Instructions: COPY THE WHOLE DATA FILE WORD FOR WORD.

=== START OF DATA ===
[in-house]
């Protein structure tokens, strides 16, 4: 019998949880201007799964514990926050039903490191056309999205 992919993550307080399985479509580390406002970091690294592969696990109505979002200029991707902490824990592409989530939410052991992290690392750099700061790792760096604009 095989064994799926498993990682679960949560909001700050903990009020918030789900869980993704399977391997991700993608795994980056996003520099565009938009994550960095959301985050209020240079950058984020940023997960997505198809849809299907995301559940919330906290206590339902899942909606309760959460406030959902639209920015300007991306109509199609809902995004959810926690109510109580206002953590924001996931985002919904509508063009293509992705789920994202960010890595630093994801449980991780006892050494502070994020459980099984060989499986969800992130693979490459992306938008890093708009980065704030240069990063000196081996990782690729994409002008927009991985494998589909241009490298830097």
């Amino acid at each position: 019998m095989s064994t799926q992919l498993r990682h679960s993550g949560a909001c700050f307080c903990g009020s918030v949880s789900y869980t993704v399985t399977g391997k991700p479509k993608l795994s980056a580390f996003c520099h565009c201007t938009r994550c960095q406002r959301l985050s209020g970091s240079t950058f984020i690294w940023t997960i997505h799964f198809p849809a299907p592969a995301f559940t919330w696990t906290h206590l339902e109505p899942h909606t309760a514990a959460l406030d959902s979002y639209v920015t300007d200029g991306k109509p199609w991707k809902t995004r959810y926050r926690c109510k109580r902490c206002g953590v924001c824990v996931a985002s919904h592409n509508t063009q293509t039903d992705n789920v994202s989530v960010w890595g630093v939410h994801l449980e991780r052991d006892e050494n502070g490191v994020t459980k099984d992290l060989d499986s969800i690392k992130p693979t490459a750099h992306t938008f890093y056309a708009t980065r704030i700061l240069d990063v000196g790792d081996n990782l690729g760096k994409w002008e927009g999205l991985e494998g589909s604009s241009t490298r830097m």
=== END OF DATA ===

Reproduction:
[in-house]
């Protein structure tokens, strides 16, 4: 019998949880201007799964514990926050039903490191056309999205 992919993550307080399985479509580390406002970091690294592969696990109505979002200029991707902490824990592409989530939410052991992290690392750099700061790792760096604009 095989064994799926498993990682679960949560909001700050903990009020918030789900869980993704399977391997991700993608795994980056996003520099565009938009994550960095959301985050209020240079950058984020940023997960997505198809849809299907995301559940919330906290206590339902899942909606309760959460406030959902639209920015300007991306109509199609809902995004959810926690109510109580206002953590924001996931985002919904509508063009293509992705789920994202960010890595630093994801449980991780006892050494502070994020459980099984060989499986969800992130693979490459992306938008890093708009980065704030240069990063000196081996990782690729994409002008927009991985494998589909241009490298830097």
């Amino acid at each position: 019998m095989s064994t799926q992919l498993r990682h679960s993550g949560a909001c700050f307080c903990g009020s918030v949880s789900y869980t993704v399985t399977g391997k991700p479509k993608l795994s980056a580390f996003c520099h565009c201007t938009r994550c960095q406002r959301l985050s209020g970091s240079t950058f984020i690294w940023t997960i997505h799964f198809p849809a299907p592969a995301f559940t919330w696990t906290h206590l339902e109505p899942h909606t309760a514990a959460l406030d959902s979002y639209v920015t300007d200029g991306k109509p199609w991707k809902t995004r959810y926050r926690c109510k109580r902490c206002g953590v924001c824990v996931a985002s919904h592409n509508t063009q293509t039903d992705n789920v994202s989530v960010w890595g630093v939410h994801l449980e991780r052991d006892e050494n502070g490191v994020t459980k099984d992290l060989d499986s969800i690392k992130p693979t490459a750099h992306t938008f890093y056309a708009t980065r704030i700061l240069d990063v000196g790792d081996n990782l690729g760096k994409w002008e927009g999205l991985e494998g589909s604009s241009t490298r830097m």